Indeed, that is why love is a fundamental reason for our creation and our relationship with God, Who is always ever loving and filled with compassion towards each and every one of us. Without God’s love, there would have been no reason for Him to spare us all when we disobeyed Him, just as the Israelites of old disobeyed Him and chose to worship the pagan idols and commit all sorts of wicked actions and deeds throughout their lives. God could have easily willed them all to destruction and annihilation, but He did not do so because of His great love.

This ties in well with what we have heard in our Gospel passage today, in the encounter between the Lord Jesus and a teacher of the Law who asked Him of what is the most important Law of all the commandments and Law God has given to His people, probably to test Him and see His answer. The Lord then answered that the most important Law and truly, the essence of the Law and the commandments can be summarised into two main commandments, that is first of all, to love God with all of our strength and might, and to show the same love to our fellow brothers and sisters.

As we can see, love is the foundation of the Law and also the foundation of what we all need to do as God’s people, in being faithful to Him. Unless we have this love within us, sincere and genuine, no matter how many things we do, no matter what piety and pious actions we commit, all the commandments, rules and laws, all these will mean nothing because instead of bringing us closer to God and making us grow deeper and stronger in our love and devotion towards Him, we may end up like many among the Pharisees who were hypocrites in faith, seeking to advance their own personal agenda and desires in their observances of the Law.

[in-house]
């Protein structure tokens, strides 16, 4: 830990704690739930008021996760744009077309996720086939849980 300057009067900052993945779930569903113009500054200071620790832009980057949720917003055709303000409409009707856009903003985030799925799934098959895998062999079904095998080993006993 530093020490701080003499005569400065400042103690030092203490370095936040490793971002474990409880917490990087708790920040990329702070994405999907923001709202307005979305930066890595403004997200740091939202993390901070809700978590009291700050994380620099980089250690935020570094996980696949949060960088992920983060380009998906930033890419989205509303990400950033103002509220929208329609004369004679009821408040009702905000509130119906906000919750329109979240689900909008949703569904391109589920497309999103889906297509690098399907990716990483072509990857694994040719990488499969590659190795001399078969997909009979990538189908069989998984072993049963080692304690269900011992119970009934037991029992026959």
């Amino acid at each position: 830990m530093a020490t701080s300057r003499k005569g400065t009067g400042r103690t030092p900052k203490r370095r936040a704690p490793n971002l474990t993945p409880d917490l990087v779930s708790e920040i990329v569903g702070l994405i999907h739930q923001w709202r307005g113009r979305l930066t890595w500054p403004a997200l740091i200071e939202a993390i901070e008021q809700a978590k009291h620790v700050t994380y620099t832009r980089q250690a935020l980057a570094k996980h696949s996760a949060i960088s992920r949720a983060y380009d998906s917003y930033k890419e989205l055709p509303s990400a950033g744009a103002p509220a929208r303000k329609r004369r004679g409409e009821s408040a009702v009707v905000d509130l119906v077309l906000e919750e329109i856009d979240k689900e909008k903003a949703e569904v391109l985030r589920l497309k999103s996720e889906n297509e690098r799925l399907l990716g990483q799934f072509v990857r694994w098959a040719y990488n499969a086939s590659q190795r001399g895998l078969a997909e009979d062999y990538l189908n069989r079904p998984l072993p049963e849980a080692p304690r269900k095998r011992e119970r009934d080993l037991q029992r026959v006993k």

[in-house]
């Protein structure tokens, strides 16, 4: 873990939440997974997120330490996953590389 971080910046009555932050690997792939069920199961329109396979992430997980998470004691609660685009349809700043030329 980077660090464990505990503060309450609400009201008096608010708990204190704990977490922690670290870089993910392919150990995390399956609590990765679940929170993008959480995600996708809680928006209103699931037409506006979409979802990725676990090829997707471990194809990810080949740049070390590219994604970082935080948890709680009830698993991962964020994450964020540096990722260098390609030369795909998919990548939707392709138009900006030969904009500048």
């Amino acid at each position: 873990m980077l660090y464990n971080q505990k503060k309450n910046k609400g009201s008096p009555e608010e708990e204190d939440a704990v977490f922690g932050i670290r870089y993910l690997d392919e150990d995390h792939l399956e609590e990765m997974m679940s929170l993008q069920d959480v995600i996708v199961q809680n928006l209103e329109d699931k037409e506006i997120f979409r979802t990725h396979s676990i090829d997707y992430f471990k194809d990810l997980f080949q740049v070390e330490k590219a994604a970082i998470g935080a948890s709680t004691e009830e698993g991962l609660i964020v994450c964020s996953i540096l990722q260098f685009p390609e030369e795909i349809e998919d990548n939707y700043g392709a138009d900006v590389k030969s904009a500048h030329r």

Now, brothers and sisters in Christ, we are all called to have this love for God and also for our fellow brothers and sisters, our neighbours and fellow men, even strangers and also even those who hated us and had wronged us. This is the challenge that God is giving us this Lent, as we prepare ourselves to celebrate the upcoming time of the Holy Week and Easter. Are we able and willing to show genuine, sincere and selfless love in our actions and interactions with our neighbours and all we encounter?

We are all challenged to spend more quality time with God, to love Him and to serve Him with ever greater devotion from now on, that we deepen our relationship with Him through prayer, through regular and meaningful participation at the Holy Mass, through our obedience to the laws and commandments He has entrusted to His Church, and which we ought to follow and obey with understanding and desire to purify ourselves of our sins and faults.

Brothers and sisters in Christ, let us all reject sin firmly and endeavour to turn ourselves to the love and mercy of God. Let us all devote more time and attention to be closer to God and to distance ourselves from the many temptations present all around us, being firm in our desire to be reconciled and saved by God’s grace and love. May God be with us always, and may He strengthen us all in our faith, and continue to love us all throughout our lives. Amen.

Friday, 20 March 2020 : 3rd Week of Lent (Gospel Reading)

Liturgical Colour : Purple/Violet

Mark 12 : 28b-34

At that time, a teacher of the Law came up and asked Jesus, “Which commandment is the first of all?”

Jesus answered, “The first is : Hear, Israel! The Lord, our God is One Lord; and you shall love the Lord, your God, with all your heart, with all your soul, with all your mind and with all your strength. And after this comes a second commandment : You shall love your neighbour as yourself. There is no commandment greater than these two.”

The teacher of the Law said to Him, “Well spoken, Master; You are right when You say that He is one, and there is no other besides Him. To love Him with all our heart, with all our understanding and with all our strength, and to love our neighbour as ourselves is more important than any burnt offering or sacrifice.”

Jesus approved of this answer and said, “You are not far from the kingdom of God.” And after that, no one dared to ask Him any more questions.

Friday, 20 March 2020 : 3rd Week of Lent (Psalm)

Liturgical Colour : Purple/Violet

Psalm 80 : 6c-8a, 8bc-9, 10-11ab, 14 and 17

Open wide your mouth and I will fill it, I relieved your shoulder from burden; I freed your hands. You called in distress, and I saved you.

Unseen, I answered you in thunder; I tested you at the waters of Meribah. Hear, My people, as I admonish you. If only you would listen, o Israel!

There shall be no strange god among you, you shall not worship any alien god, for I the Lord am your God, who led you forth from the land of Egypt.